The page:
Along with the rest of the Ukrainian public, I eagerly await the next in a series of cool stamps from the wartime nightmare that, if nothing else positive can be said of it, will evermore serve as a searing shared national experience. The Jack Russell terrier named Patron, who belongs to an explosives engineer in Ukraine, will be featured on the next commemorative stamp because he has helped locate hundreds of land mines. When compared to Laika, Patron inevitably draws comparisons to her.
Ukrainian stamp collecting mania is further evidence that despite the country’s post-Soviet trauma, Ukrainians are eager to return to their previous cultural pursuits. Ukraine’s cultural and artistic institutions are trying to resume normal operations despite the almost insurmountable odds they face as the war and the need to repel the Russian invasion dominate everyone’s thoughts and actions.
In Odessa’s famous Baroque opera house, I recently saw Aida, Verdi’s story of lovers whose romantic love and love of country come into conflict during a time of war. Although there would have been plenty of takers for over 1,000 seats, only 350 were occupied. The underground bunker can only hold that many people at once. As we took our seats, we heard that the show would go on even if we had to take cover underground for less than an hour due to an air raid. They threatened to cancel or reschedule our flights if the Russian bombers stayed in the air for too long. In the meantime, the doors to Ukraine’s elite cultural institutions are still mostly locked, albeit slightly ajar. Most museum artifacts have been relocated to safe houses in case one or more museums are hit by Russian missiles or shells; this way, only the buildings themselves would be lost, rather than the irreplaceable cultural history of a people. The majority of Kyiv and Lviv’s national institutions, however, have reopened. Also, some museums and galleries have reopened in western and southern cities, with a natural emphasis on works of art with a military theme.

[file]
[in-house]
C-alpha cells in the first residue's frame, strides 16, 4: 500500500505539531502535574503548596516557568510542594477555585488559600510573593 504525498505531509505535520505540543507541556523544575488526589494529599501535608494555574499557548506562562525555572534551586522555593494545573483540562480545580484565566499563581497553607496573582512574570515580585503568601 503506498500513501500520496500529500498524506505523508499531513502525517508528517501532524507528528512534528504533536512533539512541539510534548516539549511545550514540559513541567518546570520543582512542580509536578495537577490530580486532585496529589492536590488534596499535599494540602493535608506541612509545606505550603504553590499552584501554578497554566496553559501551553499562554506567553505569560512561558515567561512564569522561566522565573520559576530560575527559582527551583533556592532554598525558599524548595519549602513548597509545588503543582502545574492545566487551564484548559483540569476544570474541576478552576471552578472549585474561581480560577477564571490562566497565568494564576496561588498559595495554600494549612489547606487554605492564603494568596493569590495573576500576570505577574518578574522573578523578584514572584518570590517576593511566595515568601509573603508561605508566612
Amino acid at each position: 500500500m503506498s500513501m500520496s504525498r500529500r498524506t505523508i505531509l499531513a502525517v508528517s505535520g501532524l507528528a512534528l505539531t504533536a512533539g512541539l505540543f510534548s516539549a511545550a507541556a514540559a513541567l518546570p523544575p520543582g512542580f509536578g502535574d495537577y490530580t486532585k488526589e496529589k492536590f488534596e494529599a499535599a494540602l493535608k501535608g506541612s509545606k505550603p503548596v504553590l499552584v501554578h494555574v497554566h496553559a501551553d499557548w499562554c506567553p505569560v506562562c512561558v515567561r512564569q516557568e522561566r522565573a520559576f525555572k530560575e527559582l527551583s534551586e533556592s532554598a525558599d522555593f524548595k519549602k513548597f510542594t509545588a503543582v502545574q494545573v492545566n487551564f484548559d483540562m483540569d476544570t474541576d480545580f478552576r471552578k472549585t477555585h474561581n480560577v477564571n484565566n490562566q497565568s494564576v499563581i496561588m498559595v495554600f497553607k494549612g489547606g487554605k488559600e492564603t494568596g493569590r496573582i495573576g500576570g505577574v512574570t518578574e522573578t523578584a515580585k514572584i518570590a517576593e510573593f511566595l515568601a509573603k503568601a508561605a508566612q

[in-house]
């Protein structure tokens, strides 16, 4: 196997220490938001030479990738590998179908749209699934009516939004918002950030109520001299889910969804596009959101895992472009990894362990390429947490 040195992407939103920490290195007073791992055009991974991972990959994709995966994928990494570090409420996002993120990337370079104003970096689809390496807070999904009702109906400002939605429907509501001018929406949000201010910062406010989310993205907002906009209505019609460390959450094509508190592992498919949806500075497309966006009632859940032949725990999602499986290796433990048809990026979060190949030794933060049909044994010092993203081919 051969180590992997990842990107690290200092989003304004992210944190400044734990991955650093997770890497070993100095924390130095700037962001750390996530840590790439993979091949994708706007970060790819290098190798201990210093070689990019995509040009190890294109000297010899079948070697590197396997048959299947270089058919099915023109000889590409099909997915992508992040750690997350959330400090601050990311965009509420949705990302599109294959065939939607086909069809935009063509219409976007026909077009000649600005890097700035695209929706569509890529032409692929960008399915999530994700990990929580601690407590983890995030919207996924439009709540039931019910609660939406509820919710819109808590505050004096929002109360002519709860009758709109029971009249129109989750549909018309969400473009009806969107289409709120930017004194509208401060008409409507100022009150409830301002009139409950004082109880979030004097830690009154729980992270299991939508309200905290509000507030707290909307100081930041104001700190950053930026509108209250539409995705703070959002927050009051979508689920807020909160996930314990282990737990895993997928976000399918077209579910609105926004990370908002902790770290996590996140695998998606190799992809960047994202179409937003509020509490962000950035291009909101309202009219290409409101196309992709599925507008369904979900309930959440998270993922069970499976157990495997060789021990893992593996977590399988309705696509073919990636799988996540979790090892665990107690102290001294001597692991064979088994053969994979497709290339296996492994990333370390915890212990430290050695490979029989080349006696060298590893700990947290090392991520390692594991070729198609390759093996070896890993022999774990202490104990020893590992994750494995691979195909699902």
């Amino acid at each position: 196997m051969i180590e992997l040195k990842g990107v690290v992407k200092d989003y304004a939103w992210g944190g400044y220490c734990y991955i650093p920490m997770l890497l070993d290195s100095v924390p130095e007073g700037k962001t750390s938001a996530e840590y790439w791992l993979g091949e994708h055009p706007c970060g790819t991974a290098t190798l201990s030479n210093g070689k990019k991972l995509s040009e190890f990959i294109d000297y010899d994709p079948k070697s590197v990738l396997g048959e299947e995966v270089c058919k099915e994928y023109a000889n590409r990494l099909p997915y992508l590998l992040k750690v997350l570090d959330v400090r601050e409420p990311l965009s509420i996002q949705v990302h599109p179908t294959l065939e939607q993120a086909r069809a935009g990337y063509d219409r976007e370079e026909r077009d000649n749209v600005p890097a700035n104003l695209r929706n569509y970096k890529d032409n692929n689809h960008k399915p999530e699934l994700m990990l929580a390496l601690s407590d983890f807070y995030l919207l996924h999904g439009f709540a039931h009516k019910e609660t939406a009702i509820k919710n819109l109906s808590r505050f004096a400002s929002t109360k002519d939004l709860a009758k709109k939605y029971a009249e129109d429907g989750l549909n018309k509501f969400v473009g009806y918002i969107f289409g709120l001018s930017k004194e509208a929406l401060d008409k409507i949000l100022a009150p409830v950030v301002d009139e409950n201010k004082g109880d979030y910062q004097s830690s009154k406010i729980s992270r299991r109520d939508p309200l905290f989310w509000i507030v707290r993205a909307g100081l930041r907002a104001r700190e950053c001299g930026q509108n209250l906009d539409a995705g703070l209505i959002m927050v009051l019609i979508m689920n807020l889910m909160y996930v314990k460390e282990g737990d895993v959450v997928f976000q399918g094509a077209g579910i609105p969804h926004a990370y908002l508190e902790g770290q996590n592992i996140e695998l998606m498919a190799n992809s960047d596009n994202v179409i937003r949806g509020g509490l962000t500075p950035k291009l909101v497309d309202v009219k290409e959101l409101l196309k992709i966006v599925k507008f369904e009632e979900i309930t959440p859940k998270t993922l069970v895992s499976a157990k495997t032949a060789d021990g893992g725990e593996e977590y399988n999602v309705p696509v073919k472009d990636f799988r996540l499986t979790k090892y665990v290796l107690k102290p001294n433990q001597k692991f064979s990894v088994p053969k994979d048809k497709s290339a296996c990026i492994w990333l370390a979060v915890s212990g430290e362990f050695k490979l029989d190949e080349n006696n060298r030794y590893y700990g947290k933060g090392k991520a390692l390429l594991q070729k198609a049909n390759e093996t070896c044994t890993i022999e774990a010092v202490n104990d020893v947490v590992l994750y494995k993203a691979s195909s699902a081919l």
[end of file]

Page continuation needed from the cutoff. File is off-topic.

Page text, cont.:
War that seeks to eradicate our national identity has not changed the ugly reality of destruction, deprivation, and displacement that dominates most Ukrainians’ daily lives. However, similar to how flowers can grow through cement, cultural needs will flourish even if a war is going on. Demonstrating that the human spirit seeks beauty, intrigue, and self-expression more than mere survival, the crowds of wartime Ukrainians enthusing over our nationalist stamps are a strange combination of Soviet history and the will to have a victorious future in a free Ukraine.
Russian-American author, translator, and one-time Odesa Review editor Vladislav Davidzon. He currently serves as an Atlantic Council non-resident fellow. He currently resides in Paris, though he was born in Tashkent, Uzbekistan.
Examiner of Government in Washington War in Ukraine, Russia, Europe, the Postal Service, the Postal Office, and Popular Culture are all topics covered in these videos.
Originally authored by Vladislav Davidzon
In its first home: Ukraine’s cultural affinity for stamp collecting during the war